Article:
Kicking off our examination of the past year in MMA betting was this primer going over some basic numbers from the year. Those numbers were able to provide us baselines for how often favorites win, and allowed a bit of examination into which promotions see variance in that area. However, there are many things those numbers don’t tell us. For instance, World Series of Fighting saw 78.57% of their favorites win in 2014, which is one of the higher numbers calculated. What if the odds predicted that 85% of WSOF favorites were supposed to win? Then the actual numbers represent a greater amount of success than anticipated by underdogs. There are plenty of variables to consider when setting a line for an MMA bout, like how the oddsmaker actually believes the bout will unfold, and the public perception of each fighter. Nick Kalikas discussed some of these factors on a recent episode of the Parting Shot Podcast. So when all is said and done, how accurate do MMA odds end up? In a word: Extremely. Below is a breakdown of the expected and actual wins for favorites and underdogs.
So favorites were expected to win just a hair over 603 of the 877 qualifying bouts – those that closed at a Pick Em price, ended in a No Contest, or ended as a Draw were excluded – and in practice they accumulated 607 wins. So across nearly 900 contests in the calendar year, the odds were off by a mere four (0.45%). That is rather incredible predictive prowess for a set of numbers. As any bettor knows, variance decreases with volume. So even though these overall numbers don’t indicate much value in the grand scheme of betting in 2014, there are opportunities that open up when we break down the numbers by promotion. This next graphic looks at those same categories on a smaller scale, to see how we ended up with such a small difference between the expected and actual results across the board.
It certainly helps the overall picture that the aggregate odds for the world’s largest promotion are essentially dead on the money. Rounding to the nearest whole number, oddsmakers predicted the exact number of UFC bouts that would end with favorites and underdogs winning. It seems that even in spite of the UFC’s massive expansion, a host of unknown fighters debuting in the organization, and events that are harder and harder to prepare for; the betting market has a pretty good handle on UFC bouts. Again, on a fight-by-fight basis there is still value on a particular side, but in general the UFC market is as accurate as any out there. The second largest organization is also the second-most accurate in terms of expectations versus reality. Favorites were slightly undervalued in the promotion on the year, outperforming their predicted win percentage by 1.69%. This is a bit surprising given the following chart, which shows the percentage of fights in each MMA organization featuring long odds (an underdog priced at +300 or higher).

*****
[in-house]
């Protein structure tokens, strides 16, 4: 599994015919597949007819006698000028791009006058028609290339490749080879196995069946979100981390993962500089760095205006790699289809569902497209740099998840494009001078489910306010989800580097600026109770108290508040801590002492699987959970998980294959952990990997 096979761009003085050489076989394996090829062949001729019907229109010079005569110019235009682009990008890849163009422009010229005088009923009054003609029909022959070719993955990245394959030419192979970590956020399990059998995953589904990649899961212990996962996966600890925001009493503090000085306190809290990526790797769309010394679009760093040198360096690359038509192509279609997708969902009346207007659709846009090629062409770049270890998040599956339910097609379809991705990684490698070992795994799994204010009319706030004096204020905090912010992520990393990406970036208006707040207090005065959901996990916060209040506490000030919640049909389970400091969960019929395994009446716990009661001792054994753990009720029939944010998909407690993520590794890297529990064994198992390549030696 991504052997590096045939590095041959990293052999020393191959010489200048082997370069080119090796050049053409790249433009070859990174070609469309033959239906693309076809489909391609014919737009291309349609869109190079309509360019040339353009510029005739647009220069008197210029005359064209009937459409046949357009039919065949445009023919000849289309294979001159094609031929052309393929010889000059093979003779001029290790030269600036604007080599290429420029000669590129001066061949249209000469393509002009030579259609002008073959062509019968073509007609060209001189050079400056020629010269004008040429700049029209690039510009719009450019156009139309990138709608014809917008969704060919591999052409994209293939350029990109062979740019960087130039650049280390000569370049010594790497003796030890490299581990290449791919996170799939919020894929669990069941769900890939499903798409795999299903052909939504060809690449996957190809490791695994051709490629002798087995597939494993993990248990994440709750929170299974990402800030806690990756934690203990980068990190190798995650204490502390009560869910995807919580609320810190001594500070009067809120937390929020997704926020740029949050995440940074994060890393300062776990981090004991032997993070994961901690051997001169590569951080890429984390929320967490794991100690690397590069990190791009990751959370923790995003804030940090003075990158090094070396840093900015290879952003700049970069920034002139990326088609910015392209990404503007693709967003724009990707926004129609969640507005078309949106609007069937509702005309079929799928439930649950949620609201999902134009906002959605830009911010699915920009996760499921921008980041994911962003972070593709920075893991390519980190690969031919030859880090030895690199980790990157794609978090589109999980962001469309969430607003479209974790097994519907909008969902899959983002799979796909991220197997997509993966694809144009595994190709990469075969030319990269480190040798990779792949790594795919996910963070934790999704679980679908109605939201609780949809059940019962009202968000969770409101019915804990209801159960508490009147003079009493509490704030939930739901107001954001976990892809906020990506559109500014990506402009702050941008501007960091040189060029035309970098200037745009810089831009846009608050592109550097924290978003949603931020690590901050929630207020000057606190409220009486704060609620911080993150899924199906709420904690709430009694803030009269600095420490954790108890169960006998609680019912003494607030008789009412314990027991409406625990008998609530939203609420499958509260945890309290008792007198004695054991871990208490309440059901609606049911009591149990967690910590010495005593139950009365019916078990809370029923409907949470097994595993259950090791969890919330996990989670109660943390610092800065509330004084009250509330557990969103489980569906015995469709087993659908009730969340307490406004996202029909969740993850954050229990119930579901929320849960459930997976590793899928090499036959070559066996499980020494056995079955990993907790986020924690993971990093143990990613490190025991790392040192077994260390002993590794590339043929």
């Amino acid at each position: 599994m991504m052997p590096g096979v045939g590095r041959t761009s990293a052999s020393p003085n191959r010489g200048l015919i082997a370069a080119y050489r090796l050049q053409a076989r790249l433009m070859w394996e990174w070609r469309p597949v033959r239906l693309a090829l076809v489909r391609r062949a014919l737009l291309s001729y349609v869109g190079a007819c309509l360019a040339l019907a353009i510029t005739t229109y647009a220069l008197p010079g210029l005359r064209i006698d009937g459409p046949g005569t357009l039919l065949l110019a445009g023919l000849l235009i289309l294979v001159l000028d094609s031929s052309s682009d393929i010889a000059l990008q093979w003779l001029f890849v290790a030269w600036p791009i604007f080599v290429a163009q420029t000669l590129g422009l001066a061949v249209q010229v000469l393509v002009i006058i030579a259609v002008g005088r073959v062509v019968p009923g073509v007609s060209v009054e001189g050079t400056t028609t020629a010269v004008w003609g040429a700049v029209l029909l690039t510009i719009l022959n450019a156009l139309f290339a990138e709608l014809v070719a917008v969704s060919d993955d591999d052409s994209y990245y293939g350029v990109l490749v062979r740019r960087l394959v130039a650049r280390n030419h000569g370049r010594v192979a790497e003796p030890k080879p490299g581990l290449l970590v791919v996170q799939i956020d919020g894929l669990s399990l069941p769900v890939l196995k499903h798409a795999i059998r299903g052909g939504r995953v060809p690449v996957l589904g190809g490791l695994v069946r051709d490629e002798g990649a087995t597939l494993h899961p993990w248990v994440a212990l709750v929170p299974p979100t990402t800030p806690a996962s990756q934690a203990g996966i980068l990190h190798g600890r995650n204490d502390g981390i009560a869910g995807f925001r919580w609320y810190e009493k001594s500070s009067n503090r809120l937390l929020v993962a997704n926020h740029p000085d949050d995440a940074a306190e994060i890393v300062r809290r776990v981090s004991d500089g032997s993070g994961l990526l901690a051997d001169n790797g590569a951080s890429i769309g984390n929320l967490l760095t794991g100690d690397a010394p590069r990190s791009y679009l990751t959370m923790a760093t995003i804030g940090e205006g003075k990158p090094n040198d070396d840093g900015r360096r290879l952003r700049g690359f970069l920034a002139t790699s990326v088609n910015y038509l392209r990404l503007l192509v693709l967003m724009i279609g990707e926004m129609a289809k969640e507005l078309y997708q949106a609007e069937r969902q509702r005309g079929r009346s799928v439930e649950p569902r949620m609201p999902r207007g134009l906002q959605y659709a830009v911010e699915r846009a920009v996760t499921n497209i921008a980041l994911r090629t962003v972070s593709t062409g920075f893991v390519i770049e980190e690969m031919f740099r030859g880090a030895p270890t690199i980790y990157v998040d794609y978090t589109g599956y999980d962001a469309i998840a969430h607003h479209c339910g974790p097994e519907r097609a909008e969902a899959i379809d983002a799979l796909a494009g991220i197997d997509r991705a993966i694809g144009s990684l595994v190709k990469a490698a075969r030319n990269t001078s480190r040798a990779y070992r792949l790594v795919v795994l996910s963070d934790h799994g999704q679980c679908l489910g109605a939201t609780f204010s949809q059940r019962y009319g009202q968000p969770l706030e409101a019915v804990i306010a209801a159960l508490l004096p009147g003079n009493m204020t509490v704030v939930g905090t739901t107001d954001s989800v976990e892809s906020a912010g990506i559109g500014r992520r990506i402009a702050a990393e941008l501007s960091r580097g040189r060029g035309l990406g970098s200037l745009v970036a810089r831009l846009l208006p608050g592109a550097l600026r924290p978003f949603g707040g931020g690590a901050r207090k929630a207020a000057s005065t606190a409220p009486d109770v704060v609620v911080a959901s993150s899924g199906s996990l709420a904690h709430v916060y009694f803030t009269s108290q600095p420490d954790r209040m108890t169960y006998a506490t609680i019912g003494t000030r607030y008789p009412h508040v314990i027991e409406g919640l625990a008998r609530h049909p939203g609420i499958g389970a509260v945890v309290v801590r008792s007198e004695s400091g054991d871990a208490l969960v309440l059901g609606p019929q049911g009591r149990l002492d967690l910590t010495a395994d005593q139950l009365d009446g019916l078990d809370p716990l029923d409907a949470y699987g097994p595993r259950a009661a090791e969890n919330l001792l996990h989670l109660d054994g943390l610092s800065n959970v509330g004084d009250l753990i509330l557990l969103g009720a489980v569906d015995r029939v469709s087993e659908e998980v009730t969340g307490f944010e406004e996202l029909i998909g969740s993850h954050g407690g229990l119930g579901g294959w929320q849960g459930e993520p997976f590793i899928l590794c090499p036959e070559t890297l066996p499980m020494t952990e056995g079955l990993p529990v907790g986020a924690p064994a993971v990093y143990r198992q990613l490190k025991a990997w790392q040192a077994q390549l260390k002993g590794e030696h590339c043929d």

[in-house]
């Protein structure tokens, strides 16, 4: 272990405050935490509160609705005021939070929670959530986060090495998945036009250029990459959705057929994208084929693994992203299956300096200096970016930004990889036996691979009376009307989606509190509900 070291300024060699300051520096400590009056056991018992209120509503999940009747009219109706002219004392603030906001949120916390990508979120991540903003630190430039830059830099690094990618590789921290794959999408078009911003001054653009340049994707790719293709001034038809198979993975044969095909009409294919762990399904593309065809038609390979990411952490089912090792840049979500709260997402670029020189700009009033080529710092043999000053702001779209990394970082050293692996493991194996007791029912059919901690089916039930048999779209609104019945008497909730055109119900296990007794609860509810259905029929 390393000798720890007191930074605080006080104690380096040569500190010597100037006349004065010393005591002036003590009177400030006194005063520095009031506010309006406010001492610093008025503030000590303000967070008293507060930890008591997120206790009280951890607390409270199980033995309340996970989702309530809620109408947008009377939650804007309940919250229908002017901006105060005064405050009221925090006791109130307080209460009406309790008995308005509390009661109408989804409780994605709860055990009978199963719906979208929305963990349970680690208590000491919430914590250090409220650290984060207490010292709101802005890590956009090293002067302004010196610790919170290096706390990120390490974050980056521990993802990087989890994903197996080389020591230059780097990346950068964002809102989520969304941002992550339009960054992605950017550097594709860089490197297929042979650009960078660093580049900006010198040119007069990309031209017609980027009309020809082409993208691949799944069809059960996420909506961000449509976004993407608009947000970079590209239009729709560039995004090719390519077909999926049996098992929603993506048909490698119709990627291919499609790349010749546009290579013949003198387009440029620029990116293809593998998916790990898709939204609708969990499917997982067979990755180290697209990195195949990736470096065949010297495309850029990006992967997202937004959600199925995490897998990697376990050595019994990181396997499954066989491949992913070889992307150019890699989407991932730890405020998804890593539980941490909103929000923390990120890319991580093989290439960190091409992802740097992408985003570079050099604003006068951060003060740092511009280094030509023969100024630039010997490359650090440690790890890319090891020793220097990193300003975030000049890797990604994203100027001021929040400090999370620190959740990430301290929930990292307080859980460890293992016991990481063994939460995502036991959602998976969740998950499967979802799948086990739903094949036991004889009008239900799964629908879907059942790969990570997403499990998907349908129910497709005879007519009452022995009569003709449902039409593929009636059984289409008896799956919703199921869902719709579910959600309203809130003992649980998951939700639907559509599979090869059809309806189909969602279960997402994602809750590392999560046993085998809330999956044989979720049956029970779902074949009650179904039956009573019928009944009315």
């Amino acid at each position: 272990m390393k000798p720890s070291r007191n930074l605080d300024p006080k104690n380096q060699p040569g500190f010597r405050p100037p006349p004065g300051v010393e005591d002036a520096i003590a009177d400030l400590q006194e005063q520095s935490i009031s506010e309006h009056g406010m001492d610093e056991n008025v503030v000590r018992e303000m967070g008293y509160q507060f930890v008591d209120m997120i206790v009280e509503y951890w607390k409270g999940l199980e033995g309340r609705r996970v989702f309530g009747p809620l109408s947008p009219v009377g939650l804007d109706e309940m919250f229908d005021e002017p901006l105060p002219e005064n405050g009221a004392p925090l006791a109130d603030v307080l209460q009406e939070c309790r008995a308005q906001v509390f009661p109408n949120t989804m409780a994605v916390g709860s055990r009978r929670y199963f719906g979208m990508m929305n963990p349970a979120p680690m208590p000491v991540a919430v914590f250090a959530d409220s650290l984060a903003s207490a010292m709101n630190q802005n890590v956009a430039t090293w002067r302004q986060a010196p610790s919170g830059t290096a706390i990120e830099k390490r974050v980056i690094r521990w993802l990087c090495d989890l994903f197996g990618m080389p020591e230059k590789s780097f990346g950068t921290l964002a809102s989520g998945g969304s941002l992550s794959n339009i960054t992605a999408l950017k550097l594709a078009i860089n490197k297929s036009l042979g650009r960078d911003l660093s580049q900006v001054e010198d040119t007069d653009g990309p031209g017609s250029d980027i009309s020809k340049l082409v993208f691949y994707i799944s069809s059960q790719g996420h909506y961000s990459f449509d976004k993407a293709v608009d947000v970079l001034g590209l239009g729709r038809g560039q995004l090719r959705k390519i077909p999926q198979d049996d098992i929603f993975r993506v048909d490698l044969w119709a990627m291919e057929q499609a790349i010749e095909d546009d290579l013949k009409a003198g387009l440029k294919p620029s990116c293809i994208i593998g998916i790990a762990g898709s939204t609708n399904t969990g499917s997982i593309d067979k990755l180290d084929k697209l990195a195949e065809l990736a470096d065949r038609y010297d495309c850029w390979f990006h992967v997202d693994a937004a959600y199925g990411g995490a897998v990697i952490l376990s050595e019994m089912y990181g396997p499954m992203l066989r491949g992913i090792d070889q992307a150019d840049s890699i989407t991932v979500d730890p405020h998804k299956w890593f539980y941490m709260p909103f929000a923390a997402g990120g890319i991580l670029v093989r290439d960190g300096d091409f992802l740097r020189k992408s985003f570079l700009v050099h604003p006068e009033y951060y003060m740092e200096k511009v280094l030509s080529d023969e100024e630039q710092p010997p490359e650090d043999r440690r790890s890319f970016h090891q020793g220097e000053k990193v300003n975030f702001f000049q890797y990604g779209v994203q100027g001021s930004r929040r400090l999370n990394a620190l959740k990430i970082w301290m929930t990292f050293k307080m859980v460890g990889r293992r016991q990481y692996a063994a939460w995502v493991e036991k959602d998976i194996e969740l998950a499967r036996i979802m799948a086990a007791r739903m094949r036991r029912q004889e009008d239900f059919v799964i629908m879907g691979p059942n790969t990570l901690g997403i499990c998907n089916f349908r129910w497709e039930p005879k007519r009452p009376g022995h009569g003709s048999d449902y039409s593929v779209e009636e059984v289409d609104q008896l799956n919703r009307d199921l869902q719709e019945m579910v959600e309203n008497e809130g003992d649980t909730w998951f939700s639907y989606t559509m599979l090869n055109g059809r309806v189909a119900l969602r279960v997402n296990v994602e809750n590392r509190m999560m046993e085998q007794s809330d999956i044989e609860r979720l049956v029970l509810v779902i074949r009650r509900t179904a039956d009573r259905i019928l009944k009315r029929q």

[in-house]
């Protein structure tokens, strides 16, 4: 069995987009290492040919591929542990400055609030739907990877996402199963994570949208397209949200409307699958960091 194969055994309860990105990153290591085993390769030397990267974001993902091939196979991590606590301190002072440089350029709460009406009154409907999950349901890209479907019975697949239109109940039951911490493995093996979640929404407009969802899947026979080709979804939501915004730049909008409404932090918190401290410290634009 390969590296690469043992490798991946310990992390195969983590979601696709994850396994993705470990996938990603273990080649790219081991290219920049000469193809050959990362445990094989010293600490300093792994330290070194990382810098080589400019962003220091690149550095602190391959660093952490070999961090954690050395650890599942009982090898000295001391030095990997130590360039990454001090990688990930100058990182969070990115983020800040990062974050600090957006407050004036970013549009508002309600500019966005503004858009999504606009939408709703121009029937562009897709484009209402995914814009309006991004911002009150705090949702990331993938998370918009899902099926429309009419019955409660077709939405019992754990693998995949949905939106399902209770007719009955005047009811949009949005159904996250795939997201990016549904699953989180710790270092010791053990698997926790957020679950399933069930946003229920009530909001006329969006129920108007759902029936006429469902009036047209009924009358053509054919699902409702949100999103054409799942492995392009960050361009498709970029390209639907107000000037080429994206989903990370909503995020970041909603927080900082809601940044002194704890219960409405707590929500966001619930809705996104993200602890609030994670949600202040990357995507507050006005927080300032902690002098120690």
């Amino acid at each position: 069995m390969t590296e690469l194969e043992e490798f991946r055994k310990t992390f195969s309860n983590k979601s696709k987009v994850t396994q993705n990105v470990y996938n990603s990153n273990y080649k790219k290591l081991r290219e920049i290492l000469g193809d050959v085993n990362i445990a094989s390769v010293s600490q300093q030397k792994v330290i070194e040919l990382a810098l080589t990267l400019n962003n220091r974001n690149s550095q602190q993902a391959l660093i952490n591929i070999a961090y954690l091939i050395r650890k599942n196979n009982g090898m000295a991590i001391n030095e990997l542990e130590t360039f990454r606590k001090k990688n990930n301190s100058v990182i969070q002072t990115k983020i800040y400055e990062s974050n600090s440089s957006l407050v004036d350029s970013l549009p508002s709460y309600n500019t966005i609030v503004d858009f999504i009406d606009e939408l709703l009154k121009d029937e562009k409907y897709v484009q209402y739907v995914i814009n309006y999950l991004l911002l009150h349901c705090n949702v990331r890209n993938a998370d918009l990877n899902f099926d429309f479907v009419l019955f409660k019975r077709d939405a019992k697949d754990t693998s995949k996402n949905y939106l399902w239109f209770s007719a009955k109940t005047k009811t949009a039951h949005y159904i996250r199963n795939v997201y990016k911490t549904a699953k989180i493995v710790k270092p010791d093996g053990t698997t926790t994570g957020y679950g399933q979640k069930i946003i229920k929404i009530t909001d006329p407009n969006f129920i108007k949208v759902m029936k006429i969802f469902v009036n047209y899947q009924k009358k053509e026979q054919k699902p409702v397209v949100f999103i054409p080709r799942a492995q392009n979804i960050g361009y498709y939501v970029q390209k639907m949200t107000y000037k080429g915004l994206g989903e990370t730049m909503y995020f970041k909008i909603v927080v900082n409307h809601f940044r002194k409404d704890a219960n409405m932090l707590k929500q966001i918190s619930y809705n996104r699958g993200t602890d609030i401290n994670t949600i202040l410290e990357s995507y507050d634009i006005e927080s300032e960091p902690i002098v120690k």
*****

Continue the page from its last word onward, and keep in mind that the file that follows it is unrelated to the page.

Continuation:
Bellator features long odds over 50% more often than the overall average, which explains why they saw one of the highest expected rates of victory for betting favorites. For favorites to come through almost an additional 2% beyond that number points to the fact that Bellator matchmaking (at least under their old regime) was likely designed to see specific results. When it comes to success for favorites however, Bellator doesn’t hold a candle to WSOF, ONE FC, or Titan FC. Those three organizations saw overperformance by favorites of 9.12%, 14.53%, and a whopping 18.26%, respectively. If you’re looking for a parlay leg, chances are you’ll find one on these cards. All three of the promotions also had favorites expected to win at a lower rate than Bellator, so we could see a case of the market making a correction and thus be exposed to longer lines in 2015. For those who enjoy betting underdogs (like myself), you’ll probably find more success following Cage Warriors or Invicta. Canada’s MFC was the only promotion to actually see underdogs win in the majority of their bouts, but due to the small sample size (10 lined bouts) it’s difficult to read too much into that stat. The success of underdogs in Cage Warriors was highlighted briefly in this mid-year betting piece, and it continued through the end of the year. Underdogs won 40% of all bouts, and outperformed their already lofty expectations (only exceeded by RFA and the aforementioned MFC) by 6.97%. Invicta is a very strange case, as gambling on women’s MMA is still very much a nascent proposition. Despite the organization only hosting 18 lined bouts in 2014, it still deserves attention. The all-female promotion basically took the first half of 2014 off, as it required time to restock its roster following the UFC’s introduction of the women’s strawweight class. Once the promotion got going again, three things jumped out at me: Invicta (and women’s bouts in general) feature longer lines on average than men’s bouts. Five of the 51 widest MMA lines of 2014 came from Invicta, meaning they were about five times more represented in that list than their 2.0% share of all betting lines would have predicted. Second, underdogs won at an extremely high rate in the Invicta cage. The promotion’s 44.4% win percentage for dogs was second only to MFC. That win rate was in spite of favorites being expected to win more in Invicta than every other promotion except for Poland’s KSW. Odds indicated that favorites should come through 72.31% of the time and underdogs just 27.69%, meaning that 44.4% upset rate created a massive 16.76% overperformance by dogs. Whether that trend will continue into 2015, or if bettors, oddsmakers, and sportsbooks get a better handle on the women’s side of the sport is yet to be seen, but there was certainly some value in that area of the sport during this past year. One last note looking at these numbers. Through their 28 lined bouts in 2014, RFA put on just one that featured long odds (Pedro Munhoz was tied for third biggest favorite of the year at -2300 against Billy Daniels). As a result the promotion had the highest expected rate of upsets for the year at 36.18%. Underdogs actually did a little bit better than that, winning 38.46% of the time. The difference was only 2.28%, so obviously the market had a pretty good idea of the upset potential in RFA’s bouts. Perhaps if the matchmaking remains consistent in 2015 but favorites get a bit more respect, RFA could be a nice place to consistently make some money on underdogs moving forward. Looking at the big picture, MMA odds continued to be very accurate over the past year. Nobody is going to be making money strictly betting favorites or underdogs, but if you look in the right places, you were able to get a bit of an edge in 2014. Favorites did exceedingly well in Titan FC, ONE FC, and WSOF, while upsets were on the menu more frequently in Invicta, Cage Warriors, and RFA. The biggest promotions in the world (UFC and Bellator) tend to see fairly accurate odds, so finding the money in those events is truly a case of doing your homework and playing those bouts on a case-by-case basis.